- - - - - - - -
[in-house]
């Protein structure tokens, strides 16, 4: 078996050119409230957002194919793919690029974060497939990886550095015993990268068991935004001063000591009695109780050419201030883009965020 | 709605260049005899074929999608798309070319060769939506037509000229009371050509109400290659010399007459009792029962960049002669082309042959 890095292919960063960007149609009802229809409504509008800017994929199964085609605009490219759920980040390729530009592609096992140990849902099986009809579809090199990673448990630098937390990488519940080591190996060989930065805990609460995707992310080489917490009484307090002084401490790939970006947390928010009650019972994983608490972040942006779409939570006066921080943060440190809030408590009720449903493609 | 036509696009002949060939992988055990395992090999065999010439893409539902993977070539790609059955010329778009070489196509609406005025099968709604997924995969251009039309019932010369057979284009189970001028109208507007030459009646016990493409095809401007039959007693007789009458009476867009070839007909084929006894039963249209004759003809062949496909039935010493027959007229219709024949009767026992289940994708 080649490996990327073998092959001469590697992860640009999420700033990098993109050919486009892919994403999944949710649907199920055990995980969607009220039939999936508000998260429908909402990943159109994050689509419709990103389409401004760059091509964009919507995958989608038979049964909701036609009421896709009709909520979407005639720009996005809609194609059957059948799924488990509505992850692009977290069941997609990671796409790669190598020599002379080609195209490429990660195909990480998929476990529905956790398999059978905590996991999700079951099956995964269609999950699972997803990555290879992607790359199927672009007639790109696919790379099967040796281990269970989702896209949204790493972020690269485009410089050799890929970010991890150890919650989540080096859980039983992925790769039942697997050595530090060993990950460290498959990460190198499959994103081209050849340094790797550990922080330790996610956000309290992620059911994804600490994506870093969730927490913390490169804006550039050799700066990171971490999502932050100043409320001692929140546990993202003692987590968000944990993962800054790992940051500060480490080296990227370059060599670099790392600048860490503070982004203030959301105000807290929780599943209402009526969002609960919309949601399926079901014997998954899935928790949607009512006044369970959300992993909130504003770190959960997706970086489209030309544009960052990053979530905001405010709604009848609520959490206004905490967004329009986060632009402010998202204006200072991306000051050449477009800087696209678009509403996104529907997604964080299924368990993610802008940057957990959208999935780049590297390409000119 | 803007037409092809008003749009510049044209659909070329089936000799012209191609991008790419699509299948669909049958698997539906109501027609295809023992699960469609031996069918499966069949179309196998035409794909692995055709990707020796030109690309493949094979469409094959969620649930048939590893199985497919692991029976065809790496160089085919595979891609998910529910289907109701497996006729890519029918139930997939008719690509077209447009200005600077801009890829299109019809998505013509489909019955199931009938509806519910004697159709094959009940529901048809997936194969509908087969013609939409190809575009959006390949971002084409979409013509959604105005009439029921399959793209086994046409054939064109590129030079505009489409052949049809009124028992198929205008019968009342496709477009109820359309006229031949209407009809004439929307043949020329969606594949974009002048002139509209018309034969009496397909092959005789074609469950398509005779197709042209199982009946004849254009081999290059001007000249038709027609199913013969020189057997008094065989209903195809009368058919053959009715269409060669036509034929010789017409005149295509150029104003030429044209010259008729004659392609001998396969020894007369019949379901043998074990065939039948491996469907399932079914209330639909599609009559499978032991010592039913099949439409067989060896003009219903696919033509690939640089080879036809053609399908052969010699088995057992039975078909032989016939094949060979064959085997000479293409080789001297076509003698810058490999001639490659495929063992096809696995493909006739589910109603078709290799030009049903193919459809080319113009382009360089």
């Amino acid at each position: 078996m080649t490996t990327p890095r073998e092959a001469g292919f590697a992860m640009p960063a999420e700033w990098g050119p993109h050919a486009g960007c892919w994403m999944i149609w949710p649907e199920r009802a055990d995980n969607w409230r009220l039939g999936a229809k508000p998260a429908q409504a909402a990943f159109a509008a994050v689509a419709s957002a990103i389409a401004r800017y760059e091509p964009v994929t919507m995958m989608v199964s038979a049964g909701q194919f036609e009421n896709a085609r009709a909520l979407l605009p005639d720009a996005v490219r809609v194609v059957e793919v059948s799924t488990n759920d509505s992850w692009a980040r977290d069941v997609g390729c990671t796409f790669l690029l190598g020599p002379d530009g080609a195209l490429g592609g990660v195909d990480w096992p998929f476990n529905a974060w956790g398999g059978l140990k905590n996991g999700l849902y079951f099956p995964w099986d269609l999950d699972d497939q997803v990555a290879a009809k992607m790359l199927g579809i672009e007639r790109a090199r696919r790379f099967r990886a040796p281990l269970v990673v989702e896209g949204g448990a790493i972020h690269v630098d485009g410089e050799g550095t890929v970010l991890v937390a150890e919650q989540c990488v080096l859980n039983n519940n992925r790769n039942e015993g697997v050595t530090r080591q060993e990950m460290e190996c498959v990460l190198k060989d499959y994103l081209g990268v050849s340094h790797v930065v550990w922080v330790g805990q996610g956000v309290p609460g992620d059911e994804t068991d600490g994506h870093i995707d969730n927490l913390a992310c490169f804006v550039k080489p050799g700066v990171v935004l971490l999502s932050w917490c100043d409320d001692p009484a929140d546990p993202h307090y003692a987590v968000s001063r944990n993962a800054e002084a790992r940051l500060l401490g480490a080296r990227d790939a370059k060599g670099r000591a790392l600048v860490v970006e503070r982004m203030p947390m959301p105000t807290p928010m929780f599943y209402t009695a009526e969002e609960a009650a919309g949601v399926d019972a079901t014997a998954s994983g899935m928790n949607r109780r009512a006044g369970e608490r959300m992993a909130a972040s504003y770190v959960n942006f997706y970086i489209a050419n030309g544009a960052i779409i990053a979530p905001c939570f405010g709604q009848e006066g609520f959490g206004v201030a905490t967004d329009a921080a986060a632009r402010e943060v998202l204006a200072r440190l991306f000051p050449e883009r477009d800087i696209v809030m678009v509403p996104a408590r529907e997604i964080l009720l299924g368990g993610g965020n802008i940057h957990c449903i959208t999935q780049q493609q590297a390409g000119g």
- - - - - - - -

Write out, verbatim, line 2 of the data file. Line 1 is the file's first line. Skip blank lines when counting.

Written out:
């Protein structure tokens, strides 16, 4: 078996050119409230957002194919793919690029974060497939990886550095015993990268068991935004001063000591009695109780050419201030883009965020 | 709605260049005899074929999608798309070319060769939506037509000229009371050509109400290659010399007459009792029962960049002669082309042959 890095292919960063960007149609009802229809409504509008800017994929199964085609605009490219759920980040390729530009592609096992140990849902099986009809579809090199990673448990630098937390990488519940080591190996060989930065805990609460995707992310080489917490009484307090002084401490790939970006947390928010009650019972994983608490972040942006779409939570006066921080943060440190809030408590009720449903493609 | 036509696009002949060939992988055990395992090999065999010439893409539902993977070539790609059955010329778009070489196509609406005025099968709604997924995969251009039309019932010369057979284009189970001028109208507007030459009646016990493409095809401007039959007693007789009458009476867009070839007909084929006894039963249209004759003809062949496909039935010493027959007229219709024949009767026992289940994708 080649490996990327073998092959001469590697992860640009999420700033990098993109050919486009892919994403999944949710649907199920055990995980969607009220039939999936508000998260429908909402990943159109994050689509419709990103389409401004760059091509964009919507995958989608038979049964909701036609009421896709009709909520979407005639720009996005809609194609059957059948799924488990509505992850692009977290069941997609990671796409790669190598020599002379080609195209490429990660195909990480998929476990529905956790398999059978905590996991999700079951099956995964269609999950699972997803990555290879992607790359199927672009007639790109696919790379099967040796281990269970989702896209949204790493972020690269485009410089050799890929970010991890150890919650989540080096859980039983992925790769039942697997050595530090060993990950460290498959990460190198499959994103081209050849340094790797550990922080330790996610956000309290992620059911994804600490994506870093969730927490913390490169804006550039050799700066990171971490999502932050100043409320001692929140546990993202003692987590968000944990993962800054790992940051500060480490080296990227370059060599670099790392600048860490503070982004203030959301105000807290929780599943209402009526969002609960919309949601399926079901014997998954899935928790949607009512006044369970959300992993909130504003770190959960997706970086489209030309544009960052990053979530905001405010709604009848609520959490206004905490967004329009986060632009402010998202204006200072991306000051050449477009800087696209678009509403996104529907997604964080299924368990993610802008940057957990959208999935780049590297390409000119 | 803007037409092809008003749009510049044209659909070329089936000799012209191609991008790419699509299948669909049958698997539906109501027609295809023992699960469609031996069918499966069949179309196998035409794909692995055709990707020796030109690309493949094979469409094959969620649930048939590893199985497919692991029976065809790496160089085919595979891609998910529910289907109701497996006729890519029918139930997939008719690509077209447009200005600077801009890829299109019809998505013509489909019955199931009938509806519910004697159709094959009940529901048809997936194969509908087969013609939409190809575009959006390949971002084409979409013509959604105005009439029921399959793209086994046409054939064109590129030079505009489409052949049809009124028992198929205008019968009342496709477009109820359309006229031949209407009809004439929307043949020329969606594949974009002048002139509209018309034969009496397909092959005789074609469950398509005779197709042209199982009946004849254009081999290059001007000249038709027609199913013969020189057997008094065989209903195809009368058919053959009715269409060669036509034929010789017409005149295509150029104003030429044209010259008729004659392609001998396969020894007369019949379901043998074990065939039948491996469907399932079914209330639909599609009559499978032991010592039913099949439409067989060896003009219903696919033509690939640089080879036809053609399908052969010699088995057992039975078909032989016939094949060979064959085997000479293409080789001297076509003698810058490999001639490659495929063992096809696995493909006739589910109603078709290799030009049903193919459809080319113009382009360089």